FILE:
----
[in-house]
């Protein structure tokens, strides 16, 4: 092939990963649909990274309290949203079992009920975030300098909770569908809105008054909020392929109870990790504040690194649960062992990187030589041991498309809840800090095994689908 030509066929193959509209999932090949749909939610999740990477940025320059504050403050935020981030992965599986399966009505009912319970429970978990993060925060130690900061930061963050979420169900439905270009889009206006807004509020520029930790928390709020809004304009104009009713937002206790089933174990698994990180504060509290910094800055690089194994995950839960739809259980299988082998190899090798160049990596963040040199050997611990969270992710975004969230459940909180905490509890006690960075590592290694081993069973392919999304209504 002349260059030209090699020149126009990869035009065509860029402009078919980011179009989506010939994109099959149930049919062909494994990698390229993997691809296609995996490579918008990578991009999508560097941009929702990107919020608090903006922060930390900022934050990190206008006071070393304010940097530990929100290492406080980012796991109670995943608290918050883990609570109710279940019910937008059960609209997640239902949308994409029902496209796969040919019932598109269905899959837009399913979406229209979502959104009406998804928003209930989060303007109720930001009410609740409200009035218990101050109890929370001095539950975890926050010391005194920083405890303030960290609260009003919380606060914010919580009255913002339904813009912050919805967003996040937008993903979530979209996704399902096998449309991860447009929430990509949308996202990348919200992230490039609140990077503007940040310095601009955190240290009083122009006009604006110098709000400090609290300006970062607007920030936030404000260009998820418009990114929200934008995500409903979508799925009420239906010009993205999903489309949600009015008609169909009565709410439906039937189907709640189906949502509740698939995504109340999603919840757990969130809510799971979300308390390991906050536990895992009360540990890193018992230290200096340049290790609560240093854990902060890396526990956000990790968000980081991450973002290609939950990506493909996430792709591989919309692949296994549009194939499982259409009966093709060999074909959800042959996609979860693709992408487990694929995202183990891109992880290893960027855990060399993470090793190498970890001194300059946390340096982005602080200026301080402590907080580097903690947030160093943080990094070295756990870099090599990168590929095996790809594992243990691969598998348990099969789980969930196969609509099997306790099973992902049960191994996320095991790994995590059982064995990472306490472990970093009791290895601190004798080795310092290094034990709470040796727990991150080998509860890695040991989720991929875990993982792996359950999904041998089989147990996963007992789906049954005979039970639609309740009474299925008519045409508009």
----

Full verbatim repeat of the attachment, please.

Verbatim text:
[in-house]
């Protein structure tokens, strides 16, 4: 092939990963649909990274309290949203079992009920975030300098909770569908809105008054909020392929109870990790504040690194649960062992990187030589041991498309809840800090095994689908 030509066929193959509209999932090949749909939610999740990477940025320059504050403050935020981030992965599986399966009505009912319970429970978990993060925060130690900061930061963050979420169900439905270009889009206006807004509020520029930790928390709020809004304009104009009713937002206790089933174990698994990180504060509290910094800055690089194994995950839960739809259980299988082998190899090798160049990596963040040199050997611990969270992710975004969230459940909180905490509890006690960075590592290694081993069973392919999304209504 002349260059030209090699020149126009990869035009065509860029402009078919980011179009989506010939994109099959149930049919062909494994990698390229993997691809296609995996490579918008990578991009999508560097941009929702990107919020608090903006922060930390900022934050990190206008006071070393304010940097530990929100290492406080980012796991109670995943608290918050883990609570109710279940019910937008059960609209997640239902949308994409029902496209796969040919019932598109269905899959837009399913979406229209979502959104009406998804928003209930989060303007109720930001009410609740409200009035218990101050109890929370001095539950975890926050010391005194920083405890303030960290609260009003919380606060914010919580009255913002339904813009912050919805967003996040937008993903979530979209996704399902096998449309991860447009929430990509949308996202990348919200992230490039609140990077503007940040310095601009955190240290009083122009006009604006110098709000400090609290300006970062607007920030936030404000260009998820418009990114929200934008995500409903979508799925009420239906010009993205999903489309949600009015008609169909009565709410439906039937189907709640189906949502509740698939995504109340999603919840757990969130809510799971979300308390390991906050536990895992009360540990890193018992230290200096340049290790609560240093854990902060890396526990956000990790968000980081991450973002290609939950990506493909996430792709591989919309692949296994549009194939499982259409009966093709060999074909959800042959996609979860693709992408487990694929995202183990891109992880290893960027855990060399993470090793190498970890001194300059946390340096982005602080200026301080402590907080580097903690947030160093943080990094070295756990870099090599990168590929095996790809594992243990691969598998348990099969789980969930196969609509099997306790099973992902049960191994996320095991790994995590059982064995990472306490472990970093009791290895601190004798080795310092290094034990709470040796727990991150080998509860890695040991989720991929875990993982792996359950999904041998089989147990996963007992789906049954005979039970639609309740009474299925008519045409508009």